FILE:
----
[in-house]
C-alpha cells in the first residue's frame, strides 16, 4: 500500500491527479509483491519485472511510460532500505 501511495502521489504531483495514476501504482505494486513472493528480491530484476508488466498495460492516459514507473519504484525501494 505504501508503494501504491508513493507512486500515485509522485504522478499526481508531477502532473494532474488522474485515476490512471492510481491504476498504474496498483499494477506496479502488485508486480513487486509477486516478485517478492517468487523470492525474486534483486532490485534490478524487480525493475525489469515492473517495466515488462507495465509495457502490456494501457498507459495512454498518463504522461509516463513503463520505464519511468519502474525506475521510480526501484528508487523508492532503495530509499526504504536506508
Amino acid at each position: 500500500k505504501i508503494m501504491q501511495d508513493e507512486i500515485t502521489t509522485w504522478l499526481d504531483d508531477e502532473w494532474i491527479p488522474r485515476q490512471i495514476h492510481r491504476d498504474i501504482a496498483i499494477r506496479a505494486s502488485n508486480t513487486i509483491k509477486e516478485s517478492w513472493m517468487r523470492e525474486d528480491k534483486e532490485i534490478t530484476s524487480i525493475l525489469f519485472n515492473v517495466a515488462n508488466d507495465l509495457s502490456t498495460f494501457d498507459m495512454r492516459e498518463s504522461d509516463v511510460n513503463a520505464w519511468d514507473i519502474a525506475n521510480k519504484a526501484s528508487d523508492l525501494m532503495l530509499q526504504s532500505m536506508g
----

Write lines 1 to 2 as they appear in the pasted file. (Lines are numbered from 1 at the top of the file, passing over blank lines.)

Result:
[in-house]
C-alpha cells in the first residue's frame, strides 16, 4: 500500500491527479509483491519485472511510460532500505 501511495502521489504531483495514476501504482505494486513472493528480491530484476508488466498495460492516459514507473519504484525501494 505504501508503494501504491508513493507512486500515485509522485504522478499526481508531477502532473494532474488522474485515476490512471492510481491504476498504474496498483499494477506496479502488485508486480513487486509477486516478485517478492517468487523470492525474486534483486532490485534490478524487480525493475525489469515492473517495466515488462507495465509495457502490456494501457498507459495512454498518463504522461509516463513503463520505464519511468519502474525506475521510480526501484528508487523508492532503495530509499526504504536506508